NASA Arrives at Bennu Today, But Exactly Where Is That Asteroid?

Editor's note for Dec. 3: OSIRIS-REx has successfully arrived at the asteroid Bennu and is starting scientific operations.

NASA will arrive at an asteroid called Bennu today (Dec. 3), kicking the space agency's OSIRIS-REx asteroid sample-return mission into full gear.

OSIRIS-REx will arrive at Bennu at about 12 p.m. EST (1700 GMT) and you can watch it live here, courtesy of NASA, beginning at 11:45 a.m. EST (1645 GMT). A mission program will precede the event at 11:15 a.m. EST (1615 GMT).

But where is that asteroid and its visiting spacecraft, which is now two years into its journey? Although it's easy to assume that an asteroid mission would target the asteroid belt, Bennu isn't tucked in this rocky region between the orbits of Mars and Jupiter.

Instead, Bennu's orbit waltzes between those of Earth and of Mars, averaging around 100 million miles (160 million kilometers) away from the sun. That makes it a near-Earth asteroid, like the one Japan's Hayabusa-2 mission is currently studying.

The asteroid Bennu, as seen by NASA's OSIRIS-REx spacecraft from a distance of about 205 miles, on Oct. 29, 2018. (Image credit: NASA/Goddard/University of Arizona)

(NASA has visited the asteroid belt proper before, however. The agency's most exhaustive visit was made by the Dawn spacecraft, which ended its mission earlier this year. Before the end of its effort, Dawn studied two of the largest objects in the asteroid belt: Vesta and the dwarf planet Ceres.)

But while Bennu isn't in the asteroid belt now, scientists think that it was a long time ago. Current theories suggest that the diamond-shaped space rock was once part of a much larger asteroid, one perhaps the size of Connecticut. That space rock met its end sometime between 700 million and 2 billion years ago during a giant collision, breaking into Bennu and other pieces. Since the impact, Bennu seems to have gradually spiralled closer to the sun.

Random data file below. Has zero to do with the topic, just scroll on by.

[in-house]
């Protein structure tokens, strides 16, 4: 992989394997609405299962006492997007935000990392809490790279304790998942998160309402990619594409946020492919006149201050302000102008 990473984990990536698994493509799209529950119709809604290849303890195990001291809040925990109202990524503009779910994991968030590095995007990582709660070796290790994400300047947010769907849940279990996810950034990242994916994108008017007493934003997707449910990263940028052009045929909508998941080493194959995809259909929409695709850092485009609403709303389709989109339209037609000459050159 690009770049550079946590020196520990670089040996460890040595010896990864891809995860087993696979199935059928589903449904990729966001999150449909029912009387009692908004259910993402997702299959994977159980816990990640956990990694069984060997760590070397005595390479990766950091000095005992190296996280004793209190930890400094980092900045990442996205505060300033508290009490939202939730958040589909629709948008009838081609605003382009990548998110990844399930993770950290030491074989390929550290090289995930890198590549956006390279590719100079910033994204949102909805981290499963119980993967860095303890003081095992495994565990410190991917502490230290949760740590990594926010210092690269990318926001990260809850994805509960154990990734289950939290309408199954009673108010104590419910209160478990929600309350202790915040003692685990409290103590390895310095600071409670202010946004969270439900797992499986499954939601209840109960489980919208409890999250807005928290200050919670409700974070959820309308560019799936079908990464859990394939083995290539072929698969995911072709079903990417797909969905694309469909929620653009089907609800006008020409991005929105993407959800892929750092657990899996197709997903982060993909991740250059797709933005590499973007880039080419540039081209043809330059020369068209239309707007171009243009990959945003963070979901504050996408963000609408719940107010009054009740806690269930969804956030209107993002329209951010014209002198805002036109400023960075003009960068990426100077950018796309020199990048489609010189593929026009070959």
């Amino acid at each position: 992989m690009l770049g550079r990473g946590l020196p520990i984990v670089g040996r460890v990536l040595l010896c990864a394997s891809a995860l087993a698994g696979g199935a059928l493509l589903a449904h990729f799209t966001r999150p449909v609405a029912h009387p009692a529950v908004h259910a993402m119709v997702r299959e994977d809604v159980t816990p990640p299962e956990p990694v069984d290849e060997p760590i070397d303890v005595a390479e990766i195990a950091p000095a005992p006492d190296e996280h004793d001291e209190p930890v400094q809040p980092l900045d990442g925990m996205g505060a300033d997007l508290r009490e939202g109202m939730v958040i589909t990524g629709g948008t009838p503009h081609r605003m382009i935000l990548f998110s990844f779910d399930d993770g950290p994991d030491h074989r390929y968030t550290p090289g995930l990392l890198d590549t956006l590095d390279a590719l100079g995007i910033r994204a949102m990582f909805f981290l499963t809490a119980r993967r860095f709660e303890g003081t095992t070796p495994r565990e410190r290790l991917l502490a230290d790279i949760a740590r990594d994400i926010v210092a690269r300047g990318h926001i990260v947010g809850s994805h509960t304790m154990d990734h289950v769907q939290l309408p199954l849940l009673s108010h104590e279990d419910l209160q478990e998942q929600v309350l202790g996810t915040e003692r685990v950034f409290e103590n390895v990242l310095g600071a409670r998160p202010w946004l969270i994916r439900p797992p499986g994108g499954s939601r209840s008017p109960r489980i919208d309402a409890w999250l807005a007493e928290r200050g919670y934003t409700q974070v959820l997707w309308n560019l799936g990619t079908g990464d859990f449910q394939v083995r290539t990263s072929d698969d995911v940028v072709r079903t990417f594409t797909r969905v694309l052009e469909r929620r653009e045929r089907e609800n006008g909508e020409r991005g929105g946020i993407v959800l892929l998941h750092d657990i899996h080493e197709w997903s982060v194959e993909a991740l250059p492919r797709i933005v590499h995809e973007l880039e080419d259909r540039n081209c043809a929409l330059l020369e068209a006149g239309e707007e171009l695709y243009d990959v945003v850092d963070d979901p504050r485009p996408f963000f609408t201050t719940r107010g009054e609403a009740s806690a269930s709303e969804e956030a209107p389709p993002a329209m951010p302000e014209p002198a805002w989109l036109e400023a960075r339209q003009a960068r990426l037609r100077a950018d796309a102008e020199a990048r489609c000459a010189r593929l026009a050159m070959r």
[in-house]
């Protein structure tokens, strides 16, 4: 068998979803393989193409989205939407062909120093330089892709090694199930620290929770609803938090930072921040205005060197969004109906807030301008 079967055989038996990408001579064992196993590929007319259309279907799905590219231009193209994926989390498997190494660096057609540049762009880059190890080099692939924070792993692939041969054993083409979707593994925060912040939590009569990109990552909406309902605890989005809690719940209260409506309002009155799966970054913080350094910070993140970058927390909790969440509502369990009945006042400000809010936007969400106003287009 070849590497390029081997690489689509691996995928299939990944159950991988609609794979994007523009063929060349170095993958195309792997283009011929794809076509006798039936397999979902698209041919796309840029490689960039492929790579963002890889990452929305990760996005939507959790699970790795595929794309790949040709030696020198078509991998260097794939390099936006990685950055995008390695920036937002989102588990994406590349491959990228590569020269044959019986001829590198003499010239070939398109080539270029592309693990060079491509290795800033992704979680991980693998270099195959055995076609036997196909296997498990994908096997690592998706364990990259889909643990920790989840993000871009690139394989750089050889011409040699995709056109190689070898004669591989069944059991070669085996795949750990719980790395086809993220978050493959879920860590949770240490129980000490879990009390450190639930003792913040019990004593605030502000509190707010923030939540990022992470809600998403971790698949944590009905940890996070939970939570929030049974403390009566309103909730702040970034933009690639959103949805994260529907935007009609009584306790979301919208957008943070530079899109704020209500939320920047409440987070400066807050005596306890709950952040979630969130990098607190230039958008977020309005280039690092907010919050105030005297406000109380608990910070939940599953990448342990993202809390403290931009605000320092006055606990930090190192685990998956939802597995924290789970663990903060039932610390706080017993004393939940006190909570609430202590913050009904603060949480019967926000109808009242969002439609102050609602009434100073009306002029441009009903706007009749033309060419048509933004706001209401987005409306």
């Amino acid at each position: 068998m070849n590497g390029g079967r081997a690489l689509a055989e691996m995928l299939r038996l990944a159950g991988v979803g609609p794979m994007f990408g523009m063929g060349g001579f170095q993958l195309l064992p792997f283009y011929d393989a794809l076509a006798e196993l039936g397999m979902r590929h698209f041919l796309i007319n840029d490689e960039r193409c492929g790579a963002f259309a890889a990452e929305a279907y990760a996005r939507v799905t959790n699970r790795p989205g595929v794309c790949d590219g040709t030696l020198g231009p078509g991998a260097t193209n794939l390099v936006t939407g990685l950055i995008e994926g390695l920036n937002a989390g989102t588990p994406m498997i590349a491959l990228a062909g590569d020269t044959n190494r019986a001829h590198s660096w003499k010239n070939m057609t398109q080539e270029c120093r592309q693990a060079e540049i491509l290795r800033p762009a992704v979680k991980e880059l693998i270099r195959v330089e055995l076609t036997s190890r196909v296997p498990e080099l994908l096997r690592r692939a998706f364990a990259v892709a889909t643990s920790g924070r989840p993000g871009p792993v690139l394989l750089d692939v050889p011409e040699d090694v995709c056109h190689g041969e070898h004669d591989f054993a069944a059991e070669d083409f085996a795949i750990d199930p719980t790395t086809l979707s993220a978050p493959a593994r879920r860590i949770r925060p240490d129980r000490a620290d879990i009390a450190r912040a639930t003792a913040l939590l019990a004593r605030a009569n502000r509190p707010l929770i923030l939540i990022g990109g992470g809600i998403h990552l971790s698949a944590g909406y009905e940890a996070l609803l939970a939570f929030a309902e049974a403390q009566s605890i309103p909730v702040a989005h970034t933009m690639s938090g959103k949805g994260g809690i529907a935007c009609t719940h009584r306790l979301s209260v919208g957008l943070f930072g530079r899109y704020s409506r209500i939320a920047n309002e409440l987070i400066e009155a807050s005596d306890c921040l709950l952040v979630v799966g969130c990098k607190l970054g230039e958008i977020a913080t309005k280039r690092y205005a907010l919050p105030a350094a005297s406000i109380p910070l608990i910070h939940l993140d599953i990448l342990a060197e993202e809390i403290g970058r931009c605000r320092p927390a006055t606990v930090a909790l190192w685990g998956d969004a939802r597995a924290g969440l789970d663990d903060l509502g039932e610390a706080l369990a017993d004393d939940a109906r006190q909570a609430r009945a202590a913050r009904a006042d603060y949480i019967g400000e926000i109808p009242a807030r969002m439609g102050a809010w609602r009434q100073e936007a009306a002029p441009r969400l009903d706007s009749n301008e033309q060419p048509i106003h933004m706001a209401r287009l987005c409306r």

During OSIRIS-REx's stay at Bennu, scientists are hoping to learn more about the earliest days of the solar system, because asteroids are the rubble left behind as planets formed. In particular, Bennu is a rare subset of asteroid, called a B-type asteroid, which means scientists suspect there should be organic compounds and wet clays on it. That means Bennu may resemble what Earth looked like when life began here — making this asteroid an incredibly compelling science target.

And all that excitement begins today. OSIRIS-REx will cautiously approach its target before slipping into orbit for more than two years of scientific observations. The spacecraft will also carefully collect a sample of the asteroid. Then, in March 2021, the probe will make its way back to Earth in order to deposit that sample in terrestrial labs.

Visit today for full coverage of OSIRIS-REx's arrival at Bennu.

Email Meghan Bartels at or follow her @meghanbartels. Follow us @Spacedotcom and Facebook. Original article on

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Meghan Bartels
Senior Writer

Meghan is a senior writer at and has more than five years' experience as a science journalist based in New York City. She joined in July 2018, with previous writing published in outlets including Newsweek and Audubon. Meghan earned an MA in science journalism from New York University and a BA in classics from Georgetown University, and in her free time she enjoys reading and visiting museums. Follow her on Twitter at @meghanbartels.